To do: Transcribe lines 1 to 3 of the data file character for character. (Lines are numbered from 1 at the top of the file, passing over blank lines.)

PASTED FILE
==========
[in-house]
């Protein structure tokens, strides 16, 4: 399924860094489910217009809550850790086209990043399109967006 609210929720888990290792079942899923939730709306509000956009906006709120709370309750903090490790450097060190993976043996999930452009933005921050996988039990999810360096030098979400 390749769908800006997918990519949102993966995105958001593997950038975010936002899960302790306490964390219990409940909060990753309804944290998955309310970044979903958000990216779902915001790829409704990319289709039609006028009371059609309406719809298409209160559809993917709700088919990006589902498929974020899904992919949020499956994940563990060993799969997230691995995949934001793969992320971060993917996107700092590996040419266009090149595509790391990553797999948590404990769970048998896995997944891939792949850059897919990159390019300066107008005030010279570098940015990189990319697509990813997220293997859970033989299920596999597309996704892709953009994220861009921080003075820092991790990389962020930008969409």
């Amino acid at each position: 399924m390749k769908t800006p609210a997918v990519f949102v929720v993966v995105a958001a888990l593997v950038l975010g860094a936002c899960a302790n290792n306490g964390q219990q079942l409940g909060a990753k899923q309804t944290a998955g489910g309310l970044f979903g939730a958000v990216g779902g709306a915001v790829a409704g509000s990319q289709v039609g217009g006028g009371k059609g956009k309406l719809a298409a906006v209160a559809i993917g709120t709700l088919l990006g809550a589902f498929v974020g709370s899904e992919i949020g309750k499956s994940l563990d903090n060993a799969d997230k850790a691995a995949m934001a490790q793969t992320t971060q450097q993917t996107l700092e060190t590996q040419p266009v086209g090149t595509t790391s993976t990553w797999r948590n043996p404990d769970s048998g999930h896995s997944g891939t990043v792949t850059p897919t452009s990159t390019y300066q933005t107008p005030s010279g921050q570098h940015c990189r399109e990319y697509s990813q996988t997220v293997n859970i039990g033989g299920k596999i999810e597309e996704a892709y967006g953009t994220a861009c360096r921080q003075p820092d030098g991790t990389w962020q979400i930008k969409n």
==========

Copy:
[in-house]
């Protein structure tokens, strides 16, 4: 399924860094489910217009809550850790086209990043399109967006 609210929720888990290792079942899923939730709306509000956009906006709120709370309750903090490790450097060190993976043996999930452009933005921050996988039990999810360096030098979400 390749769908800006997918990519949102993966995105958001593997950038975010936002899960302790306490964390219990409940909060990753309804944290998955309310970044979903958000990216779902915001790829409704990319289709039609006028009371059609309406719809298409209160559809993917709700088919990006589902498929974020899904992919949020499956994940563990060993799969997230691995995949934001793969992320971060993917996107700092590996040419266009090149595509790391990553797999948590404990769970048998896995997944891939792949850059897919990159390019300066107008005030010279570098940015990189990319697509990813997220293997859970033989299920596999597309996704892709953009994220861009921080003075820092991790990389962020930008969409």
């Amino acid at each position: 399924m390749k769908t800006p609210a997918v990519f949102v929720v993966v995105a958001a888990l593997v950038l975010g860094a936002c899960a302790n290792n306490g964390q219990q079942l409940g909060a990753k899923q309804t944290a998955g489910g309310l970044f979903g939730a958000v990216g779902g709306a915001v790829a409704g509000s990319q289709v039609g217009g006028g009371k059609g956009k309406l719809a298409a906006v209160a559809i993917g709120t709700l088919l990006g809550a589902f498929v974020g709370s899904e992919i949020g309750k499956s994940l563990d903090n060993a799969d997230k850790a691995a995949m934001a490790q793969t992320t971060q450097q993917t996107l700092e060190t590996q040419p266009v086209g090149t595509t790391s993976t990553w797999r948590n043996p404990d769970s048998g999930h896995s997944g891939t990043v792949t850059p897919t452009s990159t390019y300066q933005t107008p005030s010279g921050q570098h940015c990189r399109e990319y697509s990813q996988t997220v293997n859970i039990g033989g299920k596999i999810e597309e996704a892709y967006g953009t994220a861009c360096r921080q003075p820092d030098g991790t990389w962020q979400i930008k969409n």